The impacts of proposed changes to payments for intangible assets to a foreign associated entity

Anthony Patrk and Keerthiga Sharma

On 31 March 2023, the Australian Treasury issued the exposure draft (ED) on denying deductions of payments made for the use of intangible assets to associated entities located in low tax jurisdictions. The object of this proposed legislation is to deter Significant Global Entities (SGE) from avoiding tax by structuring their arrangements relating to the use of intangible assets.  

The proposed changes are pursuant to the announcements made in the 2022‑23 Federal Budget and the consultation on Multinational Tax Integrity and Tax Transparency. The ED is open for comments from stakeholders until 28 April 2023. The proposed date of effect is for payments made on or after 1 July 2023, so your urgent attention is required if you may be impacted. 

If the changes are enacted as proposed, an amount will not be deductible for payments made on or after 1 July 2023 if:  

- you are an SGE; 

- you pay to an associate entity, either directly or indirectly; 

- payment is attributable to the acquisition, use, or exploitation of an intangible asset; and 

- the associate entity derives income in a low corporate tax jurisdiction.

- Importantly, deductibility is proposed to be denied even in cases where tax has been withheld on royalty payments.

Key points to be aware of

1. Payment attributable to intangible assets

The proposed law seeks to capture a broad range of payments attributable to intangible arrangements, including arrangements that result in the acquisition of an intangible asset, or a right to exploit an intangible asset, or a permission to exploit an intangible asset.

The ED also requires consideration of an arrangement, including collateral contracts and legally unenforceable understandings between the parties, and includes arrangements where the payment is made directly or indirectly to an associate entity.

As an anti-avoidance provision, the proposed law also seeks to circumvent mischaracterisation of payments.

A broad definition of exploitation of intangible assets is proposed to capture a variety of ways in which intangible assets can be exploited by an SGE group, including:

the use of, marketing, selling and distributing the intangible asset;

the supply, receipt or forbearance of an intangible asset as per the ‘royalty2‘ definition;

exploiting another asset that is a right or an interest in an intangible asset; and

doing anything else in respect of the intangible asset. 

2. Intangible asset 

The ED adopts a broad definition of “intangible assets” to include “things” as per the definition of royalty in subsection 6(1) (except paragraph (b)) of Income Tax Assessment Act 1936 and extends to a wide range of intangible assets.  

The amendments include a regulation-making power to provide for the ability to prescribe new assets to which the section applies, thus allowing the Government to make timely changes to the regime. 

The ED lists some examples of activities that would be considered to be within the meaning of exploiting an intangible asset, including:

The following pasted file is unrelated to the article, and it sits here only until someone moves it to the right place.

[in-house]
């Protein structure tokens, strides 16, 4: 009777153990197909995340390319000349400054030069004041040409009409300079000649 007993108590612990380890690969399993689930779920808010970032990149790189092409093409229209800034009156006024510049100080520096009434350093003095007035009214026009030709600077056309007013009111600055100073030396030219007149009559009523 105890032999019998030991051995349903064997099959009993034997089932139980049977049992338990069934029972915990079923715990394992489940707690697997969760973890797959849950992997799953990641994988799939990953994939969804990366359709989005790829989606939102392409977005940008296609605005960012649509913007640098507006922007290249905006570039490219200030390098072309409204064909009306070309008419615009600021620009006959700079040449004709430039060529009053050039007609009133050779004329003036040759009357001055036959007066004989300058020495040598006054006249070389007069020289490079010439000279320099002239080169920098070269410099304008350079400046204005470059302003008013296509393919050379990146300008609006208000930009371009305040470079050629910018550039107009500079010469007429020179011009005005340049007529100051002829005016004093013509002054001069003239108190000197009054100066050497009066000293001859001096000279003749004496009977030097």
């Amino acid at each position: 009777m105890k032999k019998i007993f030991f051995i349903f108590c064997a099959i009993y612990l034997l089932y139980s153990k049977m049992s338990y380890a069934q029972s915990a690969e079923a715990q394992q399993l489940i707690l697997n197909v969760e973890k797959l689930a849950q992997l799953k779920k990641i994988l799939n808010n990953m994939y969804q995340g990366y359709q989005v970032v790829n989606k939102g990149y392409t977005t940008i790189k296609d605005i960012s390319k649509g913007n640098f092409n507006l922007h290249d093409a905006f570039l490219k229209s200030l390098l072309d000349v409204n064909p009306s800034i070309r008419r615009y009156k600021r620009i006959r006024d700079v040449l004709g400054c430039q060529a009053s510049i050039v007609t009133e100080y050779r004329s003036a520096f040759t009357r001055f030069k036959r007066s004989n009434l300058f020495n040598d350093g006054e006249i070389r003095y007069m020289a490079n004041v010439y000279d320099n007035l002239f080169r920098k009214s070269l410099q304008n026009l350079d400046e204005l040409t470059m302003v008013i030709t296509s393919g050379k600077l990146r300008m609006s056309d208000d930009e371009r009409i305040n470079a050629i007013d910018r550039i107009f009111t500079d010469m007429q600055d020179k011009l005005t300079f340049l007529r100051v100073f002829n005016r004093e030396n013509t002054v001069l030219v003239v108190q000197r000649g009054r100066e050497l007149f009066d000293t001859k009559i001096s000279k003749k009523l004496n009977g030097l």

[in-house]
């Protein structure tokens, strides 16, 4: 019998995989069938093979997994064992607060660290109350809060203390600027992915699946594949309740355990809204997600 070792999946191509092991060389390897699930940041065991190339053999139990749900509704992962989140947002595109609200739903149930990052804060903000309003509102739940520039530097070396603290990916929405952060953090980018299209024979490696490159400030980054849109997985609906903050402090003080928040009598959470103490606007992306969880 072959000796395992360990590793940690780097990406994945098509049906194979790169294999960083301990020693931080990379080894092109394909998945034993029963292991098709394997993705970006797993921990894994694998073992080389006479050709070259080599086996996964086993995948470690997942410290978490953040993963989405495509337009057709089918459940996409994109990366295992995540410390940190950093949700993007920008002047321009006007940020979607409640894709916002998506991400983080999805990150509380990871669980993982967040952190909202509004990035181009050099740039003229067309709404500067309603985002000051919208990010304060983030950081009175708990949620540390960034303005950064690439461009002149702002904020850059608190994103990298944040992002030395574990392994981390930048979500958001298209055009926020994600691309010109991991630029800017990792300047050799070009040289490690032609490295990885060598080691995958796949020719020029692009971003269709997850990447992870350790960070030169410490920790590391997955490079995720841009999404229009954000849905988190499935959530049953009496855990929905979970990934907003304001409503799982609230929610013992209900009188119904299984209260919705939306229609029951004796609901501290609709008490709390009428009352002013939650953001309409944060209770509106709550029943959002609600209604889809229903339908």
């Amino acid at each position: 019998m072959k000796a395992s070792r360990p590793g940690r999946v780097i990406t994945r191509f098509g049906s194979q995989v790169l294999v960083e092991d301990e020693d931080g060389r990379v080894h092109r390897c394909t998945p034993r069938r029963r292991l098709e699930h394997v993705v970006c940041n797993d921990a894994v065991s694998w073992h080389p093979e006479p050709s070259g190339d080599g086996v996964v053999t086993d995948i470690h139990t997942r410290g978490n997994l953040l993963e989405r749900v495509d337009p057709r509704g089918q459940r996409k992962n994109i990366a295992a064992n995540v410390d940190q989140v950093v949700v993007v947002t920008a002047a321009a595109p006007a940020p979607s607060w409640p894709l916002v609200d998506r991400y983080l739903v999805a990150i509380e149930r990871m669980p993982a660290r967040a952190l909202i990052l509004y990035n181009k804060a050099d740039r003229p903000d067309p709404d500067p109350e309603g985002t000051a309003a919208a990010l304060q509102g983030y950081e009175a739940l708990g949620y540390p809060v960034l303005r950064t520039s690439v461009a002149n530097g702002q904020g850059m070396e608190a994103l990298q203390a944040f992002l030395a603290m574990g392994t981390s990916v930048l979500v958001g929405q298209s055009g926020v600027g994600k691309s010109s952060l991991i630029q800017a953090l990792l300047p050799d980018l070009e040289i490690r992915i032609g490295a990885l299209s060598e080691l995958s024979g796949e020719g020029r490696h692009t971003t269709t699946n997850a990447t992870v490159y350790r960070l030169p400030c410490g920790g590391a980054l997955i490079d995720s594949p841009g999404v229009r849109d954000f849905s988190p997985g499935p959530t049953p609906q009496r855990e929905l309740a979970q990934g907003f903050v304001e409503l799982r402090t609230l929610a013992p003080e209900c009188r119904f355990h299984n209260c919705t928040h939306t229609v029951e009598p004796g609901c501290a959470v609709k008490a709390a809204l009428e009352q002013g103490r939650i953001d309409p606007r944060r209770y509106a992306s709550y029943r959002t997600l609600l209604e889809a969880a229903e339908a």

- the copying of an item of copyright or software; 

- the issuance of a licence key or other piece of information that allows access to a piece of software or a database; 

- accessing information contained on a database; 

- the deploying of or accessing the output of an algorithm; 

- a right to distribute products on behalf of an associate in return for consideration that involves marketing, selling or distributing the intangible asset even when that intangible asset, such as a software licence, is distributed directly from the offshore associate to the customer. 

3. Low tax jurisdiction

Deductibility is to be denied only if an associate of the SGE derives income in a low corporate tax jurisdiction from exploiting an intangible asset. A low corporate tax jurisdiction is one where the lowest national level corporate income tax rate under the laws of that foreign country, applicable to an SGE, is less than 15%. Where no income tax applies on a particular amount of income, the rate is treated as being nil. 

For foreign countries with progressive corporate income tax rates, only the highest rate will be relevant in determining whether that country is a low corporate tax rate jurisdiction.

Where different income tax rates apply depending on the type of income derived, only the lowest tax rate is relevant for this purpose. This proposal is significant as the lowest tax rate may be applicable, regardless of whether it applies to the income from the intangible arrangement.

4. Tax preferential patent box regime

The ED also proposes to deny deductions for payments to associates where income from exploiting the intangible asset is derived in a jurisdiction determined by the Minister as providing for a preferential patent box regime without sufficient economic substance in that jurisdiction. This is intended to ensure that the legislation has the power to quickly adapt and capture any harmful patent-box regimes.  

5. Applicable to SGEs  

The proposed law applies to SGEs, which broadly includes entities forming part of groups, or “notional” groups, with consolidated global income of over AUD 1 billion. Given the broad definition of SGEs, the proposed ED may affect taxpayers regardless of their income or presence in Australia.  

Our recommendations

With 1 July 2023 just around the corner, we recommend that taxpayers revisit their related party arrangements to identify potential exposure now given the broad scope of the proposed legislation. 

Our tax consulting team can assist you in determining the implications of these proposed changes. Get in touch with us today and a member of the team will contact you shortly.

The views and opinions expressed in this article are those of the author/s and do not necessarily reflect the thought or position of Findex Group Limited.